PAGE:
Lemma 1
C_{i j} = C_{i-1 j-1} âˆª (A_{i} appended to S âˆ€ S âˆˆ C_{i-1 j-1}) if A_{i} = B_{j}.
- If A_{i} = B_{j}, appending A_{i} to A'' will yield A' and appending A_{i} to B'' will yield B'. Both A' and B' would then have a final element of A_{i}.
- A' and B' would thus share common subsequences ending in A_{i}.
- Thus, appending A_{i} to all of the common subsequences between A'' and B'' would yield common subsequences between A' and B'. This includes adding A_{i} to the empty set.
- Since the elements of a common subsequence must be in order relative to the ordering of the elements in the original sequences, all new common subsequences introduced by adding A_{i} to A'' and B'' must be able to be constructed by adding this an instance of A_{i} after the elements in the prior common subsequences between A'' and B''.
- Thus, the set of common subsequences (C_{i j}) can be constructed by C_{i-1 j-1} âˆª (A_{i} appended to S âˆ€ S âˆˆ C_{i-1 j-1}).
Lemma 2
C_{i j} = C_{i j-1} âˆª C_{i-1 j} if A_{i} â‰ B_{j}.
- Since A_{i} â‰ B_{j}, all common subsequences between A' and B' (C_{i j}) must already occur in the set of common subsequences between B'' and A' (C_{i j-1}) or B' and A'' (C_{i-1 j}) since A' and B' do not share the same final element.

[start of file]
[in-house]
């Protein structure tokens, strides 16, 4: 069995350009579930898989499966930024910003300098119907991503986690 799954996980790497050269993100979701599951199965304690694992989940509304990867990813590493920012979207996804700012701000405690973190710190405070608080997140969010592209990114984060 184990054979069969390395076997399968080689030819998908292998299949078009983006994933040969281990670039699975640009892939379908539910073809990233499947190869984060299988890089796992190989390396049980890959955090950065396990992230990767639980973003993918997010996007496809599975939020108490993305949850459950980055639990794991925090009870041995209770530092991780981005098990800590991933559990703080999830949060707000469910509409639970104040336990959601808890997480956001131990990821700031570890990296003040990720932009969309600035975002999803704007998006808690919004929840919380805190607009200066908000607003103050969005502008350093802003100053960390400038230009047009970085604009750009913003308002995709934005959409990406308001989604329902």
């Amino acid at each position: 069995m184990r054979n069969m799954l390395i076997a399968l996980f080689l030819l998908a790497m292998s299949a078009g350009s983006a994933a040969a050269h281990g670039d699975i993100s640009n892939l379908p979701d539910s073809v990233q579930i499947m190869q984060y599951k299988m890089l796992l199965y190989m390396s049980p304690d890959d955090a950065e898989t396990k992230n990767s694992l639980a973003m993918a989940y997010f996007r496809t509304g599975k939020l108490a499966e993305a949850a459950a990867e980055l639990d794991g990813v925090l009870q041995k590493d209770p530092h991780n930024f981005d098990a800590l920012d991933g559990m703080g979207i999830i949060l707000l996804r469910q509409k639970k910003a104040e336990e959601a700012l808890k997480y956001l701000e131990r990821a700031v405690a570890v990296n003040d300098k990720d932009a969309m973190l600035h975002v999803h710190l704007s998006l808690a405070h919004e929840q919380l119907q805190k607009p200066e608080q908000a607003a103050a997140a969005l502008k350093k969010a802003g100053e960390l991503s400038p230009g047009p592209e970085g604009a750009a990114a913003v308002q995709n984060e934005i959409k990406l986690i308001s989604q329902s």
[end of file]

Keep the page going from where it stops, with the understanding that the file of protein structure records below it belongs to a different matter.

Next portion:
- Thus, all common subsequences between A' and B' (C_{i j}) equals the union of C_{i j-1} and C_{i-1 j}.
Informal proof
- C_{i j} contains the subsets between A' and B' if i>=0 âˆ§ i<=|A|âˆ§ j>=0 âˆ§ j<=|B|.
- C_{00} through C_{0j} = the set of an empty sequence by definition.
- C_{00} through C_{i0} = the set of an empty sequence by definition.
- Therefore, C contains all the common subsets between A' and B' if i=0 or j=0.
- C_{i j} =
- C_{i-1 j-1} âˆª (A_{i} appended to S âˆ€ S âˆˆ C_{i-1 j-1}) by lemma 1 if A_{i} = B_{j}. C_{i-1 j-1} is available by memoization or recursion until reaching the base case of C_{00} through C_{0j} or C_{00} through C_{i0}.